With a Camera and Headlight, Capturing People of the Night

Every image in Philong So­van’s series “In the City by Night” makes you want to find out more about the people in the photographs.

Ordinary folks, maybe, but with fascinating tales to tell. 

'After Dinner' (Philong Sovan)
‘After Dinner’ (Philong Sovan)

Finding and photographing them was a five-year project for Mr. Sovan.

“Sometime I would just visit to find the image, the area, and then come back later to work,” he said this week. “I would go alone, spend the whole night and do one shoot, maybe two. At times, I could not do any.”

In the series, which is being exhibited at Phnom Penh’s Java Ca­fe starting on Wednesday, the subjects are often staring at the camera, seemingly still as the world of the night moves around them.

One photo, entitled “Snooker,” shows a young boy with a pool-ball rack over his shoulder, surrounded by a man and other children in a warehouse-type room that opens onto an alley. In “White Jerricans,” a young man stands alone in front of neatly stacked empty fuel containers as two dogs lounge at his feet.

To interfere as little as possible in the scenes, Mr. Sovan worked alone and used the light of his motorcycle for the shots.

“Without light you can’t see them,” he said. “It’s quite dark in the city, in some areas off the main roads…and sometimes you only hear the sound of people speaking.”

“It may look like cinematography where a lot of people, actors were brought to a studio,” Mr. Sovan said. “But it’s the opposite: I used the headlight of the moto like a spotlight in a studio to capture regular people.”

Apart from finding the right people and places for his photographs, putting them together in a coherent body of work was also a time-consuming task, Mr. Sovan said.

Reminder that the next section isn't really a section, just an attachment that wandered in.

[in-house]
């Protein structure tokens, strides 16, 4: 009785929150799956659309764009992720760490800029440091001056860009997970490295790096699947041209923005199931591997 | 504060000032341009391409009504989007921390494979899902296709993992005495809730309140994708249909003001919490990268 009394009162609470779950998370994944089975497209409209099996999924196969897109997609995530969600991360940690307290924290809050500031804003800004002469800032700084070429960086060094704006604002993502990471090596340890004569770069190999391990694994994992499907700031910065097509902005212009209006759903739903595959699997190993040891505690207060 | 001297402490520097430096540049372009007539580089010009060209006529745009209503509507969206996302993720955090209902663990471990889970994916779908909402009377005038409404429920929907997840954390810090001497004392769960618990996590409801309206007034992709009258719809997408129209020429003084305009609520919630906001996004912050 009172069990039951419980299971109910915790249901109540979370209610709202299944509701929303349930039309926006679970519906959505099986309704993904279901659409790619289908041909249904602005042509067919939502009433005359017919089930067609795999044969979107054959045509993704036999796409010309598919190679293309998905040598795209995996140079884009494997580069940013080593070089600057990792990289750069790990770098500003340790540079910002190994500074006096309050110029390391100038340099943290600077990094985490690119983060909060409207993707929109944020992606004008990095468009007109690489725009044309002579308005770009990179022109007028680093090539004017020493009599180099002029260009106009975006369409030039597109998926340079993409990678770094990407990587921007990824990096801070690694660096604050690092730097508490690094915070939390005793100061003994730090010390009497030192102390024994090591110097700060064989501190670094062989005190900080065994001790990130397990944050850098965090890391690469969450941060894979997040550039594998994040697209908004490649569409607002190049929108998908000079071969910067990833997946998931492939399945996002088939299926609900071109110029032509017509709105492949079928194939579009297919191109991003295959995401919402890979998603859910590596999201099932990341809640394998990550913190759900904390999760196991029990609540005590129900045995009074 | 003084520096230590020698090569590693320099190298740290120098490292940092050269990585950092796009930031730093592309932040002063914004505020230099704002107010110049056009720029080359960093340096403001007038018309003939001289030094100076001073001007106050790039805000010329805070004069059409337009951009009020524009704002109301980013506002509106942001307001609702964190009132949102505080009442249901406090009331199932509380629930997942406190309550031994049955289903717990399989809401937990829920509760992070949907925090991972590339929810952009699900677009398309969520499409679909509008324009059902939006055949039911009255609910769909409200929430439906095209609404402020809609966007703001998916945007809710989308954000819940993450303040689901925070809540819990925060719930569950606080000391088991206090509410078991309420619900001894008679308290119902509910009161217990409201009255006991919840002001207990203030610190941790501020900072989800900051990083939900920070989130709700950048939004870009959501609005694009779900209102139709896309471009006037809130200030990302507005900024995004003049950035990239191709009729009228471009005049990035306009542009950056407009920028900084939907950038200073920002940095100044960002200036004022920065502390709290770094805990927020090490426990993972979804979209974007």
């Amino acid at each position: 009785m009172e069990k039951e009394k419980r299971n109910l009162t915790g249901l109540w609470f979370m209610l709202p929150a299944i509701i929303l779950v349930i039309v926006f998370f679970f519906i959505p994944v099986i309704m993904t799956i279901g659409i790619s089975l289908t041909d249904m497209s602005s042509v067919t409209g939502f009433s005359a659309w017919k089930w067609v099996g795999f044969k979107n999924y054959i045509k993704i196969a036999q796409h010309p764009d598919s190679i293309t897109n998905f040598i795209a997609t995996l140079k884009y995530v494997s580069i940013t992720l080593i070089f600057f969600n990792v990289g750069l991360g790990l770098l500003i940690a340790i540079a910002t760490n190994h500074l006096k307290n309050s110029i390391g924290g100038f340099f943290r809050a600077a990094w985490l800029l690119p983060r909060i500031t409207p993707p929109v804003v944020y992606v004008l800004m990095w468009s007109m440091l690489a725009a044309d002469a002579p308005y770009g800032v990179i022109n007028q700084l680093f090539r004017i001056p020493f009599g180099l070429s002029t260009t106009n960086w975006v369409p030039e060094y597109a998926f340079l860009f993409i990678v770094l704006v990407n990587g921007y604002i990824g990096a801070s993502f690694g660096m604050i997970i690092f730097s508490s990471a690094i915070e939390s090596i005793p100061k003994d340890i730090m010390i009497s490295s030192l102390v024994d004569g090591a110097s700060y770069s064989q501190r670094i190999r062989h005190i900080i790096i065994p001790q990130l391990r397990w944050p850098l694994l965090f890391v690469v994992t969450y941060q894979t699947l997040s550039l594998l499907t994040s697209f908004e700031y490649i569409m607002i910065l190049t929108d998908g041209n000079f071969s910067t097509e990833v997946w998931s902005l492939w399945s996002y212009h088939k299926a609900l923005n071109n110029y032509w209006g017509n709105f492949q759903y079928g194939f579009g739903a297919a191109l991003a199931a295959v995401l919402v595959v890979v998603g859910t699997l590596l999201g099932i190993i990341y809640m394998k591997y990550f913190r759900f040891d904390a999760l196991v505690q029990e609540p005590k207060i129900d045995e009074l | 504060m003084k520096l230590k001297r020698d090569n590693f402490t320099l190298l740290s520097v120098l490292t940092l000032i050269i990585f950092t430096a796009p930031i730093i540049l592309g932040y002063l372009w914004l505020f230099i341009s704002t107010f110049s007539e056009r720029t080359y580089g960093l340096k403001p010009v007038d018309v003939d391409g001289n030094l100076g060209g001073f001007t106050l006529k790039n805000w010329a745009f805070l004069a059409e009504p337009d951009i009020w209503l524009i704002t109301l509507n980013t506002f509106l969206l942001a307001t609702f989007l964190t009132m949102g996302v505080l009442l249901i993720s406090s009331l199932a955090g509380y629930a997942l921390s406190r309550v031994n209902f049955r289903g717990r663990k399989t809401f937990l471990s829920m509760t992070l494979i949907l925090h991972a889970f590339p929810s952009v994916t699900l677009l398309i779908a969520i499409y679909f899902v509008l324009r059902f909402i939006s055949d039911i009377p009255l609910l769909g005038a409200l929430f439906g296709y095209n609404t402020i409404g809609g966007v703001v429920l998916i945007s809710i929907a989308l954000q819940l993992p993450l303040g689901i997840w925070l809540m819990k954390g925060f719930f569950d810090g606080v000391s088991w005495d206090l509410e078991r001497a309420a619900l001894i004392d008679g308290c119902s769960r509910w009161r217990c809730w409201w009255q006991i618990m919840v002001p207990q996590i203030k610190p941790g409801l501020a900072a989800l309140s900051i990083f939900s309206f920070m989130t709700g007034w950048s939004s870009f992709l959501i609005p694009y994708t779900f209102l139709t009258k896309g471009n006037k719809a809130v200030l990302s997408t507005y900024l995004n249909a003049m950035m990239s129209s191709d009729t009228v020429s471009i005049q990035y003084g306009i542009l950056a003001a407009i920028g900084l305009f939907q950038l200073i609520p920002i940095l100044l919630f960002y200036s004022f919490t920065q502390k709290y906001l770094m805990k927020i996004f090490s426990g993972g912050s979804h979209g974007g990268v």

“From one image to the other, I needed to find the ‘connect,’” he said. “There was no point coming back with a lot of photos if I could not show…the story.”

‘White Jerricans’ (Philong Sovan)

The 28-year-old photographer, whose work has been exhibited in France, England and Singapore in addition to Cambodia, came to photography out of passion.

Growing up in a poor family living along the Mekong river in Kandal province, he was brought to live with relatives in Phnom Penh at the age of 5 so he could attend school in the capital, he said.

Mr. Sovan loved the arts and es­pecially music. But jobs being scarce in those fields, he studied information technology at university.

“I did all kinds of jobs including construction worker, motodop, Khmer teacher for foreigners, house cleaning,” he said.

Then Mr. Sovan got a job in communications at a Catholic organization where foreign photographers were brought in to train the Cambodian staff. After two years in charge of video production, he resigned.

“I realized that I could go on with my passion: I loved photography,” Mr. Sovan said. “So I decided to leave the office…and work as a photojournalist.”

He spent a year on staff with a daily newspaper, obtaining an Honorable Mention Prize from The Society of Publishers in Asia in 2012, and then worked for the Xinhua News Agency.

In 2013, Mr. Sovan obtained a yearlong scholarship to study at the Louis Lumiere postgraduate school for audiovisual professionals in France. Since his return, he has freelanced and also taught in the Institut Francais’ Studio Image photo workshop.

Mr. Sovan is now setting up his own studio, where he plans to teach not only modern techniques but also black-and-white photography and the dark-room process.

“I think it will be interesting for Cambodians who may not know them,” he said.

The exhibition at Java Cafe opens on Wednesday at 6:30 p.m.


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